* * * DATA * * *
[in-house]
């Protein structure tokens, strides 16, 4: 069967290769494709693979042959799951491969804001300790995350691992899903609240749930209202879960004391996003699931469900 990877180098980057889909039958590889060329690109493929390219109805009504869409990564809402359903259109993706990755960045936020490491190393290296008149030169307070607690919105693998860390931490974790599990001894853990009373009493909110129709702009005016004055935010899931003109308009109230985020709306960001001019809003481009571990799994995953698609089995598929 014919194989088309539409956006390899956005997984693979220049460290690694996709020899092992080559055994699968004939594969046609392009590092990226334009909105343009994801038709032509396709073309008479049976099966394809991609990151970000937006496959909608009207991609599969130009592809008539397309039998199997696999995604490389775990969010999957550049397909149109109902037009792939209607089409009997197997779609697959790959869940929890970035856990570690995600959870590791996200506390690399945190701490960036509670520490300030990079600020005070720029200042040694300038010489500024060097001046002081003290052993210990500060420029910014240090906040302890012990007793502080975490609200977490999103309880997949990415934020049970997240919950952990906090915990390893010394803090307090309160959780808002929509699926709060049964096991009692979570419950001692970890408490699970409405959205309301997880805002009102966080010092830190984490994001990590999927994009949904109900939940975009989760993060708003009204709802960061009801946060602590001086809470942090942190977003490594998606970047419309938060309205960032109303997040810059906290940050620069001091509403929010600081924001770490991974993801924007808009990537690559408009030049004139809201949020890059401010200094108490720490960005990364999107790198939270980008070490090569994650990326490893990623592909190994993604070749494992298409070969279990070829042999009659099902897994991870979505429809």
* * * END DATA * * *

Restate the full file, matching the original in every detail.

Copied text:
[in-house]
């Protein structure tokens, strides 16, 4: 069967290769494709693979042959799951491969804001300790995350691992899903609240749930209202879960004391996003699931469900 990877180098980057889909039958590889060329690109493929390219109805009504869409990564809402359903259109993706990755960045936020490491190393290296008149030169307070607690919105693998860390931490974790599990001894853990009373009493909110129709702009005016004055935010899931003109308009109230985020709306960001001019809003481009571990799994995953698609089995598929 014919194989088309539409956006390899956005997984693979220049460290690694996709020899092992080559055994699968004939594969046609392009590092990226334009909105343009994801038709032509396709073309008479049976099966394809991609990151970000937006496959909608009207991609599969130009592809008539397309039998199997696999995604490389775990969010999957550049397909149109109902037009792939209607089409009997197997779609697959790959869940929890970035856990570690995600959870590791996200506390690399945190701490960036509670520490300030990079600020005070720029200042040694300038010489500024060097001046002081003290052993210990500060420029910014240090906040302890012990007793502080975490609200977490999103309880997949990415934020049970997240919950952990906090915990390893010394803090307090309160959780808002929509699926709060049964096991009692979570419950001692970890408490699970409405959205309301997880805002009102966080010092830190984490994001990590999927994009949904109900939940975009989760993060708003009204709802960061009801946060602590001086809470942090942190977003490594998606970047419309938060309205960032109303997040810059906290940050620069001091509403929010600081924001770490991974993801924007808009990537690559408009030049004139809201949020890059401010200094108490720490960005990364999107790198939270980008070490090569994650990326490893990623592909190994993604070749494992298409070969279990070829042999009659099902897994991870979505429809």